What is it Amyloidosis?
This non-contagious disease is characterized by the formation of protein deposits that alter the normal functioning of organs. It most often evolves into a severe form and can affect all organs. The total number of people affected by this rare disease in France is not precisely known, but it is estimated that it affects 1 in 100,000 people. (1) About 500 new cases of AL amyloidosis, the least rare form of the disease, are diagnosed each year in France.
Amyloidosis deposits can potentially appear in almost every tissue and organ of the body. Amyloidosis most often evolves into a severe form by gradually destroying the affected organs: the kidney, heart, digestive tract and liver are the organs most often affected. But amyloidosis can also affect the bones, joints, skin, eyes, tongue…
Therefore, the range of symptoms is very wide: malaise and shortness of breath when the heart is affected, edema of the legs in the case of the kidney, drop in muscle tone when peripheral nerves are affected, diarrhea/constipation and obstruction in the case of the digestive tract, etc. Acute symptoms such as shortness of breath, diarrhea and bleeding should raise the alarm and lead to a screening for amyloidosis.
The origins of the disease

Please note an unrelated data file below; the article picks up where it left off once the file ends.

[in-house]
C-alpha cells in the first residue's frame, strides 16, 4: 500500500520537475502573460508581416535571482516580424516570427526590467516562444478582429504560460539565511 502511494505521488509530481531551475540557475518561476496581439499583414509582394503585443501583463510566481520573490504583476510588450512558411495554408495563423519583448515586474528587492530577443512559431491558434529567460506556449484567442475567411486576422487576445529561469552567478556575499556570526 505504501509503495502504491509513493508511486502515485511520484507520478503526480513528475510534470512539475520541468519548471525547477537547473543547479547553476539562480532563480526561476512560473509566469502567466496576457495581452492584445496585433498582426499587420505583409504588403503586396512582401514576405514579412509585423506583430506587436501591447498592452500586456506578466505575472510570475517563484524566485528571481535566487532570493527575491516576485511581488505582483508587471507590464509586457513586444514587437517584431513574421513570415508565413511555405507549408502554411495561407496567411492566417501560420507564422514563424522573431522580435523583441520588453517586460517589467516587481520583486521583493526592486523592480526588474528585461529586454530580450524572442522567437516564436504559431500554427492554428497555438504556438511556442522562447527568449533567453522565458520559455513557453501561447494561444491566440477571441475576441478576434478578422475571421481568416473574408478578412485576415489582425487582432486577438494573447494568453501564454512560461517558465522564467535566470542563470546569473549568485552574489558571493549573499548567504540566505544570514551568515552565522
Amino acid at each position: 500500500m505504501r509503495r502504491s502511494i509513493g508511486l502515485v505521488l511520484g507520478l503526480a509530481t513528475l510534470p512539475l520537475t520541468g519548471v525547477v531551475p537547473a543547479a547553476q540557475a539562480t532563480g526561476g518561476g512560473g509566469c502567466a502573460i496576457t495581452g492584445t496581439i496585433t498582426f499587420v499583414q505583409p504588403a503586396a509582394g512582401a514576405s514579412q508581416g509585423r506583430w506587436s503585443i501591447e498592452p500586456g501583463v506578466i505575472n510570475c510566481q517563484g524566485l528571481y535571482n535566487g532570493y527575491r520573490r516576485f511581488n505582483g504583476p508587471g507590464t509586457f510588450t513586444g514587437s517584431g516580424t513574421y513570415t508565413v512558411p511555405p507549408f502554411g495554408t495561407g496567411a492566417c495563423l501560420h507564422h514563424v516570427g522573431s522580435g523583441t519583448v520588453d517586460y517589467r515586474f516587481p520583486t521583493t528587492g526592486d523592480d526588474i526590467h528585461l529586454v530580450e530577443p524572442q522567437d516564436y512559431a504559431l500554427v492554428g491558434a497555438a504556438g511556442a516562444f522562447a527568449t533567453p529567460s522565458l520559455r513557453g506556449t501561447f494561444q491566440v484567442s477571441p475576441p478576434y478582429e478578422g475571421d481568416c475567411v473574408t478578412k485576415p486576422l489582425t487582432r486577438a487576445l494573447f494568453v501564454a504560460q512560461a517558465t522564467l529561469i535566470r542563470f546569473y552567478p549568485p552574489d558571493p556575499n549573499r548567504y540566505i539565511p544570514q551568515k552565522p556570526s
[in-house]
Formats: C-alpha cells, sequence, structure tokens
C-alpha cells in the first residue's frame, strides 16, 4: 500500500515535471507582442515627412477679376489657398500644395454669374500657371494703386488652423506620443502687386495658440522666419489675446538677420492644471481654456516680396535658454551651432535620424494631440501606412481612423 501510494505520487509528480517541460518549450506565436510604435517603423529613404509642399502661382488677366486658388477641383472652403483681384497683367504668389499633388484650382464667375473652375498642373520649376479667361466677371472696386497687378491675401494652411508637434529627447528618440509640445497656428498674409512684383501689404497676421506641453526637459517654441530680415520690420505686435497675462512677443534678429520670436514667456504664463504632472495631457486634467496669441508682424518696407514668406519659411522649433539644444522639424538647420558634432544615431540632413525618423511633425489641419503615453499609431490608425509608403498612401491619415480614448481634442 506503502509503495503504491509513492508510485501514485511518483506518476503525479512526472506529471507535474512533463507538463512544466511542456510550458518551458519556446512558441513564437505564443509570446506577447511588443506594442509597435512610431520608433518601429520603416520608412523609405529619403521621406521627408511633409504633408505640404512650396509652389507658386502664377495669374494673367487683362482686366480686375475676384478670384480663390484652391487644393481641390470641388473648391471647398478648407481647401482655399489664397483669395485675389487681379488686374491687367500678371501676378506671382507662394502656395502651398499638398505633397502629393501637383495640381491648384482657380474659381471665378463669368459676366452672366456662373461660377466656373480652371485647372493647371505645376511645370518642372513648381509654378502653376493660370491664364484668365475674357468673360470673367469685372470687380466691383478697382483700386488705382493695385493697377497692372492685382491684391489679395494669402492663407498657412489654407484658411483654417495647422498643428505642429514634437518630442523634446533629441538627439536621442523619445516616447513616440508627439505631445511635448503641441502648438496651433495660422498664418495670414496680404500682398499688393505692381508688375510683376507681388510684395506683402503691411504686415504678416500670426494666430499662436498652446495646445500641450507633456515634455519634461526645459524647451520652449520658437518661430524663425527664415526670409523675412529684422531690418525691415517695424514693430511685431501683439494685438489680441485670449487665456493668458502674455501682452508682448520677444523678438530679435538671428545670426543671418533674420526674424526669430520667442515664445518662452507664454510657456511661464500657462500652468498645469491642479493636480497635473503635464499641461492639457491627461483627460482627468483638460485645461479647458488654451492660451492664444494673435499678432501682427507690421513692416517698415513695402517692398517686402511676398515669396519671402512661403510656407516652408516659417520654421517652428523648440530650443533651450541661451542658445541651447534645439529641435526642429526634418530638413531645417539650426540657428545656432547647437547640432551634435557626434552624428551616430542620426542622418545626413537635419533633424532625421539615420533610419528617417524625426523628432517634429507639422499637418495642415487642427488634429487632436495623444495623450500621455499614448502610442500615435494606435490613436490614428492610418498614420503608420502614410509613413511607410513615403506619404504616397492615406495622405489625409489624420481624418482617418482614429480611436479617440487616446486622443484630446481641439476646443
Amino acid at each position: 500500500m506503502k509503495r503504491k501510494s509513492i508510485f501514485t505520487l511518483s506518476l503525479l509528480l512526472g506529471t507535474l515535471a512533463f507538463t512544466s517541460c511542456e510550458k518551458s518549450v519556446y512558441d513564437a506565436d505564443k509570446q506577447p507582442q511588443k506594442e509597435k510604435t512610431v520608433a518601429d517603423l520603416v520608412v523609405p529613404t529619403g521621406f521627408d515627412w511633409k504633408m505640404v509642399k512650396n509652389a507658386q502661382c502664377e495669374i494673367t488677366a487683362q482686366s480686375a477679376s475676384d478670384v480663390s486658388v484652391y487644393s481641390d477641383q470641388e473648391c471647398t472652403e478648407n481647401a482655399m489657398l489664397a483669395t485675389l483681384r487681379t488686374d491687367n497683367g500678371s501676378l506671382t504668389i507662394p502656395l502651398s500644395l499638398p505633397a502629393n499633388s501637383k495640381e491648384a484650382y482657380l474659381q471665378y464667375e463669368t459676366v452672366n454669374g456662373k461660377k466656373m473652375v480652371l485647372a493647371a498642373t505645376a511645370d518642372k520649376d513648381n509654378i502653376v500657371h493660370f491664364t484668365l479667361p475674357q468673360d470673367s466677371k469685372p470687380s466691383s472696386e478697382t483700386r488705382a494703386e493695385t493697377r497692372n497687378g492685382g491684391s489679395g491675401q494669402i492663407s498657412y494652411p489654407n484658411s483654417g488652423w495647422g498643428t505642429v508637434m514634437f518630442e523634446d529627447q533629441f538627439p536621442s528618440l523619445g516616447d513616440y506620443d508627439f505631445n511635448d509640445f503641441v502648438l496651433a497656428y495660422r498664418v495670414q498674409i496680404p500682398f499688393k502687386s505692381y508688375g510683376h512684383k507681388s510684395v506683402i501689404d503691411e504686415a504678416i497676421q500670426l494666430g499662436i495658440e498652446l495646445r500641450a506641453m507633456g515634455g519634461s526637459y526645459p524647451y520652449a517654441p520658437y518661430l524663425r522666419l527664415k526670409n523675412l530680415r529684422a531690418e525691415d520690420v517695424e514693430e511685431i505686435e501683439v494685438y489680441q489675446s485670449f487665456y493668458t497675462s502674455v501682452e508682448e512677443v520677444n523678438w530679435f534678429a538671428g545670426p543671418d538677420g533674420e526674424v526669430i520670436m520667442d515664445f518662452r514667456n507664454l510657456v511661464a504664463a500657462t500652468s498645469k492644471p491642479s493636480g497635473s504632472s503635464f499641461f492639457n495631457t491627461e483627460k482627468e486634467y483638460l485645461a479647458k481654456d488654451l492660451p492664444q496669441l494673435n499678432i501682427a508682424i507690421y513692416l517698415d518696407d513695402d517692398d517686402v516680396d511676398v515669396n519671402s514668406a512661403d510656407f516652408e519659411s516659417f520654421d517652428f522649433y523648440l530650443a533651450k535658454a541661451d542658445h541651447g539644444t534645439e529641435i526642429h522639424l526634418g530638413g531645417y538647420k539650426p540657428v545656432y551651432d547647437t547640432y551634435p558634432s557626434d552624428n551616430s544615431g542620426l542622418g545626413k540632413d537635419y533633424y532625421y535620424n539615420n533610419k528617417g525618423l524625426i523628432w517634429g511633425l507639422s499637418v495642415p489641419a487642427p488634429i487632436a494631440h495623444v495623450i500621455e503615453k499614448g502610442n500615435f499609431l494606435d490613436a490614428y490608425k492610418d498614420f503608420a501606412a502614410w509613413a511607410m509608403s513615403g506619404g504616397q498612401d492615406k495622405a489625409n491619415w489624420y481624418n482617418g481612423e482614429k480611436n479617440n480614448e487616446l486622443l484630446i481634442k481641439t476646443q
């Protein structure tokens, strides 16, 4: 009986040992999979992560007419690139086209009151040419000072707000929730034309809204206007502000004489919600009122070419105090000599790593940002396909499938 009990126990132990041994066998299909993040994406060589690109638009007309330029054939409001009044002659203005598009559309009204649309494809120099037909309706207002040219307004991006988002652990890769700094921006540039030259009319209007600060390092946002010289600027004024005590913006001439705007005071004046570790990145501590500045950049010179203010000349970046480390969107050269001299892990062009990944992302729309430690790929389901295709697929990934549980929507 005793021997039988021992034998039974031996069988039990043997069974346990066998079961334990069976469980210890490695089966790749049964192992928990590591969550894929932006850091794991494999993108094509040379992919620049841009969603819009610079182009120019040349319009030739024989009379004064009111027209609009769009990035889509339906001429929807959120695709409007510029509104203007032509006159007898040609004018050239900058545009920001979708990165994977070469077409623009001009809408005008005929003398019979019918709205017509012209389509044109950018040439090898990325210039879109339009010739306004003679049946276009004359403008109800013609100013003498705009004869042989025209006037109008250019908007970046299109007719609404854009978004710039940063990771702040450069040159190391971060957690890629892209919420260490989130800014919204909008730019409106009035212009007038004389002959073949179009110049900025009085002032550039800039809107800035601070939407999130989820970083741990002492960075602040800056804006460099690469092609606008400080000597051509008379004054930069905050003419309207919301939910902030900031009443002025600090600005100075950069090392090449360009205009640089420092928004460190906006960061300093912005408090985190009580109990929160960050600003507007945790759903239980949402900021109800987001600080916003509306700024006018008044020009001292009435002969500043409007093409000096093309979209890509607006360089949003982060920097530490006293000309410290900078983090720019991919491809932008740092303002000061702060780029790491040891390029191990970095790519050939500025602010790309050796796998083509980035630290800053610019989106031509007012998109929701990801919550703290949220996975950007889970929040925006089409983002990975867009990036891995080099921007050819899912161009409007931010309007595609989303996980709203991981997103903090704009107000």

Amyloidosis is caused by a change in the molecular structure of a protein, making it insoluble in the body. The protein then forms molecular deposits: the amyloid substance. It is more accurate to speak of amyloidosis than of amyloidosis, because although this disease has the same cause, its expressions are very diverse. Indeed, about twenty proteins are responsible for as many specific forms. However, three types of amyloidosis predominate: AL (immunoglobulinic), AA (inflammatory), and ATTR (transthyretin).
- AL amyloidosis results from the multiplication of certain white blood cells (plasma cells). They produce antibodies (immunoglobulins) that aggregate and create deposits.
- AA amyloidosis occurs when chronic inflammation leads to a high production of SAA proteins that will form amyloidosis in the tissues.
- The transthyretin protein is involved in ATTR amyloidosis. This form of the disease is genetic. An affected parent has a 50% chance of passing the mutation on to their child.
Amyloidosis is not contagious. Epidemiological data clearly indicate that the risk increases with age (amyloidosis is often diagnosed around 60-70 years old). People with infectious or inflammatory diseases, as well as those who have undergone long dialysis, are more vulnerable. Some forms of amyloidosis, such as ATTR amyloidosis, are linked to an inherited genetic mutation, so families in which one or more members have been affected need to be monitored.
Prevention and treatment
To date, there is no prevention against amyloidosis. The treatments all consist of reducing the production of the toxic protein that is deposited and aggregated in the tissues, but they vary according to the type of amyloidosis:
- by chemotherapy in the case of AL amyloidosis. The drugs used in its treatment have shown “real efficacy”, says the National Society of Internal Medicine (SNFMI), while pointing out that the cardiac damage remains serious.
- In the case of AA amyloidosis, it is possible to treat the disease with powerful anti-inflammatory drugs to fight the inflammation that caused the disease.
- For ATTR amyloidosis, a transplant may be required to replace a liver colonized by the toxic protein.